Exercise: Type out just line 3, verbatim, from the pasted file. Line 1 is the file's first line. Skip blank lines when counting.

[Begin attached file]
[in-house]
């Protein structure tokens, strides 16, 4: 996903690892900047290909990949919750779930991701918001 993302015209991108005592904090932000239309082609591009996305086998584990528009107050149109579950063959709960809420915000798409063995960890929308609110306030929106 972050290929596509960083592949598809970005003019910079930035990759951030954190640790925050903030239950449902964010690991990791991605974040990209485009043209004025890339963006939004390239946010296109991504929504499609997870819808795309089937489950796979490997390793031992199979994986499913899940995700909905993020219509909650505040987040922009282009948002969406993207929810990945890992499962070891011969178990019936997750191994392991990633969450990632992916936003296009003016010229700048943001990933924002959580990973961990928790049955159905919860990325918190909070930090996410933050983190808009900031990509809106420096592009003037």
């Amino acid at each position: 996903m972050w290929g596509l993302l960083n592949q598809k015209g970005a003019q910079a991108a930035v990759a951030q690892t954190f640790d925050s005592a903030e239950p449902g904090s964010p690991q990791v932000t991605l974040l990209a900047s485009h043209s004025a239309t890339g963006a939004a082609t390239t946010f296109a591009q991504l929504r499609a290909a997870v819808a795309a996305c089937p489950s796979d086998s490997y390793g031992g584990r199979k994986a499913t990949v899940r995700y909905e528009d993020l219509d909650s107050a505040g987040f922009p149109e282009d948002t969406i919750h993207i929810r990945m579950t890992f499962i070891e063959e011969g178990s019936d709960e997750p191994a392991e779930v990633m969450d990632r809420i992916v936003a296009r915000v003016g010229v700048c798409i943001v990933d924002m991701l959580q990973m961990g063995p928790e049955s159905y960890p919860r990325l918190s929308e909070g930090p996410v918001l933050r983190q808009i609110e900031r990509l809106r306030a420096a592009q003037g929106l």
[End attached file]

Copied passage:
């Amino acid at each position: 996903m972050w290929g596509l993302l960083n592949q598809k015209g970005a003019q910079a991108a930035v990759a951030q690892t954190f640790d925050s005592a903030e239950p449902g904090s964010p690991q990791v932000t991605l974040l990209a900047s485009h043209s004025a239309t890339g963006a939004a082609t390239t946010f296109a591009q991504l929504r499609a290909a997870v819808a795309a996305c089937p489950s796979d086998s490997y390793g031992g584990r199979k994986a499913t990949v899940r995700y909905e528009d993020l219509d909650s107050a505040g987040f922009p149109e282009d948002t969406i919750h993207i929810r990945m579950t890992f499962i070891e063959e011969g178990s019936d709960e997750p191994a392991e779930v990633m969450d990632r809420i992916v936003a296009r915000v003016g010229v700048c798409i943001v990933d924002m991701l959580q990973m961990g063995p928790e049955s159905y960890p919860r990325l918190s929308e909070g930090p996410v918001l933050r983190q808009i609110e900031r990509l809106r306030a420096a592009q003037g929106l």